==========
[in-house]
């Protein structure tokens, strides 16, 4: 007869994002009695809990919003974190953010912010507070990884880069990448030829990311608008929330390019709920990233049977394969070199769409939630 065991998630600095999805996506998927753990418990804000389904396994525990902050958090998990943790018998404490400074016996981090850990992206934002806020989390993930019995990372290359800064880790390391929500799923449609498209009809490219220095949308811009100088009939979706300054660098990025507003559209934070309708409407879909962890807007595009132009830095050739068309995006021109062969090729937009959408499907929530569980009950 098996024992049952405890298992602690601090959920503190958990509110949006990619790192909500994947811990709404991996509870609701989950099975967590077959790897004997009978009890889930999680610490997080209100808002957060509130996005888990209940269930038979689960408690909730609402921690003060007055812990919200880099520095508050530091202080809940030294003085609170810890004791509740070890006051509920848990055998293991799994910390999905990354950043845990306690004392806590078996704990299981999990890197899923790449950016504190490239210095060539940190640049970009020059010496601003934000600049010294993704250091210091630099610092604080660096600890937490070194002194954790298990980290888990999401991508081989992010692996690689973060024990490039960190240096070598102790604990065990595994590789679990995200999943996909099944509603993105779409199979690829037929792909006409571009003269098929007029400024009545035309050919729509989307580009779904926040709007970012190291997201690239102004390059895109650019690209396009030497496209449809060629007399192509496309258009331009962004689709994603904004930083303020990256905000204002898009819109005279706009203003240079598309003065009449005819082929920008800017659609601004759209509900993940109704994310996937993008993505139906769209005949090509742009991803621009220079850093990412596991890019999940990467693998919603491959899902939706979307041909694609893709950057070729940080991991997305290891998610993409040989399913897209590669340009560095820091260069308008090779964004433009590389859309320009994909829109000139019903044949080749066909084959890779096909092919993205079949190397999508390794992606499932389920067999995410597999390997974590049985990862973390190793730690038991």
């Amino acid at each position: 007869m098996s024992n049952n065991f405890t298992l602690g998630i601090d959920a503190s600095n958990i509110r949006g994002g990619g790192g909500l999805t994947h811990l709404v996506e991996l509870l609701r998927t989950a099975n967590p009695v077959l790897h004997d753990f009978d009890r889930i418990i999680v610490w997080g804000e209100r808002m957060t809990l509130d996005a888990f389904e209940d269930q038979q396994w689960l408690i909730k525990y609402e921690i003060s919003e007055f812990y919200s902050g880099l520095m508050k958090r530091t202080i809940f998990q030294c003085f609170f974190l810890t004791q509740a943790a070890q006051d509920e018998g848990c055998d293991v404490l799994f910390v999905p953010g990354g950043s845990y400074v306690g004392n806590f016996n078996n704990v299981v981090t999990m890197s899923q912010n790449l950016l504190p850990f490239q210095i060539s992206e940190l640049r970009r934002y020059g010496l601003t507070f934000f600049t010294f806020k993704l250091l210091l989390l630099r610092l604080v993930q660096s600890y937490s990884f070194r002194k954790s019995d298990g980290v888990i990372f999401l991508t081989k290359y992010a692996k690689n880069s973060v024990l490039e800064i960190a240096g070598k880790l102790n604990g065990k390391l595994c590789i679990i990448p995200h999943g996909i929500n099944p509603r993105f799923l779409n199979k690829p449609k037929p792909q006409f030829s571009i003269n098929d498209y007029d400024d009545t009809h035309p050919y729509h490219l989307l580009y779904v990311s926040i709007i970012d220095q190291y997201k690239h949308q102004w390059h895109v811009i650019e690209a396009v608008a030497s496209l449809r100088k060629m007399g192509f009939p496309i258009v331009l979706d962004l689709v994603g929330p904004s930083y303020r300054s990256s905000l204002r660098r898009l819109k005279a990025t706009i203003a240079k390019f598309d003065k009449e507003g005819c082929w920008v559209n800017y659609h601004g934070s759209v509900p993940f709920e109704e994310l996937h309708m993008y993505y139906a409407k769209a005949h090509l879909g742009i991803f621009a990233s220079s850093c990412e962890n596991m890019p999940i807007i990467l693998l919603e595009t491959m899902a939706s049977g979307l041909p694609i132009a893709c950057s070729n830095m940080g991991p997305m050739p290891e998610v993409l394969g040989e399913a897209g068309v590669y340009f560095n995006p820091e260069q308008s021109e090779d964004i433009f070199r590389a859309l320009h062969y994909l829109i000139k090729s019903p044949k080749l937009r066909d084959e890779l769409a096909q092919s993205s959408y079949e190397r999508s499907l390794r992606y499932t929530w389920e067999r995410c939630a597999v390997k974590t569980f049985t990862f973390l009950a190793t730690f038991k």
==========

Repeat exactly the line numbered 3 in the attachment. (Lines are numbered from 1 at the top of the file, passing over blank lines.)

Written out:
């Amino acid at each position: 007869m098996s024992n049952n065991f405890t298992l602690g998630i601090d959920a503190s600095n958990i509110r949006g994002g990619g790192g909500l999805t994947h811990l709404v996506e991996l509870l609701r998927t989950a099975n967590p009695v077959l790897h004997d753990f009978d009890r889930i418990i999680v610490w997080g804000e209100r808002m957060t809990l509130d996005a888990f389904e209940d269930q038979q396994w689960l408690i909730k525990y609402e921690i003060s919003e007055f812990y919200s902050g880099l520095m508050k958090r530091t202080i809940f998990q030294c003085f609170f974190l810890t004791q509740a943790a070890q006051d509920e018998g848990c055998d293991v404490l799994f910390v999905p953010g990354g950043s845990y400074v306690g004392n806590f016996n078996n704990v299981v981090t999990m890197s899923q912010n790449l950016l504190p850990f490239q210095i060539s992206e940190l640049r970009r934002y020059g010496l601003t507070f934000f600049t010294f806020k993704l250091l210091l989390l630099r610092l604080v993930q660096s600890y937490s990884f070194r002194k954790s019995d298990g980290v888990i990372f999401l991508t081989k290359y992010a692996k690689n880069s973060v024990l490039e800064i960190a240096g070598k880790l102790n604990g065990k390391l595994c590789i679990i990448p995200h999943g996909i929500n099944p509603r993105f799923l779409n199979k690829p449609k037929p792909q006409f030829s571009i003269n098929d498209y007029d400024d009545t009809h035309p050919y729509h490219l989307l580009y779904v990311s926040i709007i970012d220095q190291y997201k690239h949308q102004w390059h895109v811009i650019e690209a396009v608008a030497s496209l449809r100088k060629m007399g192509f009939p496309i258009v331009l979706d962004l689709v994603g929330p904004s930083y303020r300054s990256s905000l204002r660098r898009l819109k005279a990025t706009i203003a240079k390019f598309d003065k009449e507003g005819c082929w920008v559209n800017y659609h601004g934070s759209v509900p993940f709920e109704e994310l996937h309708m993008y993505y139906a409407k769209a005949h090509l879909g742009i991803f621009a990233s220079s850093c990412e962890n596991m890019p999940i807007i990467l693998l919603e595009t491959m899902a939706s049977g979307l041909p694609i132009a893709c950057s070729n830095m940080g991991p997305m050739p290891e998610v993409l394969g040989e399913a897209g068309v590669y340009f560095n995006p820091e260069q308008s021109e090779d964004i433009f070199r590389a859309l320009h062969y994909l829109i000139k090729s019903p044949k080749l937009r066909d084959e890779l769409a096909q092919s993205s959408y079949e190397r999508s499907l390794r992606y499932t929530w389920e067999r995410c939630a597999v390997k974590t569980f049985t990862f973390l009950a190793t730690f038991k």